More surprising is the precision of this correspondence between written language categories and the letterbox’s division: there seem to be particular areas that code for different categories of words, within the area of the letterbox that processes meaning: different cortical regions for faces, people, animals, etc. And within verbs, the area of the premotor cortex that maps to the particular body part in question is activated when reading the verb: so reading “kiss” activates the area for the mouth, reading “kick” activates the area for the leg–words literally activate the motor areas they refer to. So the image of reading in the brain is simultaneously extraordinarily specific–as the reader learns, the cortical areas begin to be more and more subdivided and specialized in what they react to (one model of what learning looks like in the brain in general)–and extraordinarily diffuse, with the letterbox area connecting to the corresponding region in the other hemisphere, to the frontal cortex where we “synthesize” ideas and inputs, and all around the brain.

Dehaene is exacting about his brain science: he describes in detail what PET, fMRI, diffuse MRI, and magnetoencephalography (direct tracking of cerebral activation on the cortical surface itself, which lets us make movies in slow motion that show how a single read word travels through the brain) and lesion analysis have told us about the brain’s functioning, and what their limits are. But for me, the most interesting science was the slightly more speculative stuff, which came in (1) the research that indicates how the brain comes to specialize in reading for expert readers (development), and (2) the comparative studies of the region corresponding to the letterbox in primates.

The entire chapter on “Learning to Read” is worth keeping in mind for its pedagogical implications in the teaching of reading. In brief, the child first has a “pictorial” stage where the visual system attempts to recognize words as though they were objects or faces; next is the grapheme-to-phoneme mapping; and last is the acquisition of “a vast lexicon of visual units of various sizes” that includes frequency information about these units and their (written) neighbors. Two pedagogical points: grapheme-to-phoneme conversion MUST be explicitly taught and emphasized (phonics), and literacy rewires almost everything in the child’s brain. Moreover, there aren’t lots of ways to learn to read: the reading brain looks pretty much the same across cultures.

What stuck with me was a strikingly brain-based description of synesthesia, and an amazing hypothesis about “normal” reader’s brains that resulted. Synesthesia is real; it occurs exclusively for learned cultural objects; and it may be due to a mutation of the genes involved in synapse pruning during development. The experimental finding was that in synesthetes, the areas activated by letters and by color patches overlap noticeably, and they don’t in non-synesthetes: the synesthete is “stuck” with his cortex in an intermediate state of specialization. The amazing hypothesis is that all children may be synesthetes: during development, as cortical specialization unfolds, there may be a period of incomplete specialization that leads to effects comparable to those in adult synesthetes!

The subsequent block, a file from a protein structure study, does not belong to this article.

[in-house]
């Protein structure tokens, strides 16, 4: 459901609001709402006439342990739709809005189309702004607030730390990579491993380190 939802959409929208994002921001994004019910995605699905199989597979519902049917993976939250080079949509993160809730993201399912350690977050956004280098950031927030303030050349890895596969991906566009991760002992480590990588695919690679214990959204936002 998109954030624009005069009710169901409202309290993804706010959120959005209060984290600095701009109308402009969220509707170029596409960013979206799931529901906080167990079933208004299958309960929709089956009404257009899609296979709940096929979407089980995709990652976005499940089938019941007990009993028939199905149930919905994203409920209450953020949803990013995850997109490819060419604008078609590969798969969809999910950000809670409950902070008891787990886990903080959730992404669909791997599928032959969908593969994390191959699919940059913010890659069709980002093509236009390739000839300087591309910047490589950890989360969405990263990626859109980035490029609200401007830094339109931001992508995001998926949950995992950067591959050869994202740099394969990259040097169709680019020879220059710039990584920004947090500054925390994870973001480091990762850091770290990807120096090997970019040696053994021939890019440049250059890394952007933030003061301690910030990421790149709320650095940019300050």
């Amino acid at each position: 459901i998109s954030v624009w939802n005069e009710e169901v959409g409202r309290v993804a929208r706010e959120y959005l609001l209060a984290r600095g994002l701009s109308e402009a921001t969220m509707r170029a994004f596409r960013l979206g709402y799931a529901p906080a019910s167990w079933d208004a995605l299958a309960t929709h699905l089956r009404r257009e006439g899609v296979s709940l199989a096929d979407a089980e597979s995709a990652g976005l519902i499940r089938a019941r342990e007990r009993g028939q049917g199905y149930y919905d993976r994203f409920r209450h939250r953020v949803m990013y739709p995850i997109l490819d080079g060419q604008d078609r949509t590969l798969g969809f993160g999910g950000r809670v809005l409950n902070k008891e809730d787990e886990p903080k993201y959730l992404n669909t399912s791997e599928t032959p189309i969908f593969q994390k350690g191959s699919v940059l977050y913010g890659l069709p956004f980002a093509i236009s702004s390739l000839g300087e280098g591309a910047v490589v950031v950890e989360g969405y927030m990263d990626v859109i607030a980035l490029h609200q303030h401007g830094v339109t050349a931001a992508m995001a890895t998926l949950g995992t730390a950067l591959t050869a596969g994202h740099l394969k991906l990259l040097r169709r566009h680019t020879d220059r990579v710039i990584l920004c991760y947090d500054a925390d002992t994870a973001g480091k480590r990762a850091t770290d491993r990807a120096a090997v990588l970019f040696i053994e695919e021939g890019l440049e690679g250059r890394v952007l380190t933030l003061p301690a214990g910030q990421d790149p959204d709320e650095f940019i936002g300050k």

The chapter on “Inventing Reading” outlines several features common to all writing systems, but Marc Changizi’s stands out as a quantitative and highly suggestive commonality that links our reading to the apes’ “reading of nature.” He found that the frequency distribution of certain shapes was constant, considering only their topological attributes: L and T were most common, followed by X and F, then Y and (Delta). This distribution was the same as for natural scenes! For example, a T or L shape often occurs during object occlusion, and a Y can occur at the corners of objects.

Working in apes, Tanifuji found that monkey neurons respond to a remarkably sparse representation of some object exactly as they do when the object is fully rendered–as long as certain “proto-letters” that encode “non-accidental properties” are kept in the picture. If the Y, T, X, O and J’s in an image are left, the monkeys (and humans) still recognize the object: not so if an equivalent amount is erased from the image that includes some of those proto-letters. That provides strong evidence for how we manage invariance in object recognition: we have certain neurons (or at least, monkeys do) that respond to the presence of certain shapes on the retina that probably correspond to “non-accidental” features: shapes that arose because of some object or relation between objects, not the random placing of lines.  In particular, these shapes are the ones that largely look the same when scaled, rotated, or lighted differently.

Lastly, Tanaka found some neurons that code for a black dot on a white background–posited to be an “eye detector,” which is essential for a social species–and there are other detectors corresponding to biologically useful features: but most correspond to simple geometric shapes.

Taken all together, we have here in Dehaene’s book material useful for all teachers, for neuroscientists, but also for linguists, anthropologists and scholars of the history and development of the English language. Exciting! Most importantly, we have an excellent model of how to do “soft” science rigorously and honestly, working on hot areas like culture without puffing up your claims. And a critical call to educators to experiment in the classroom: “Every teacher bears the burden of experimenting carefully and rigorously to identify the appropriate stimulation strategies that will provide students’ brains with an optimal daily enrichment.” (233)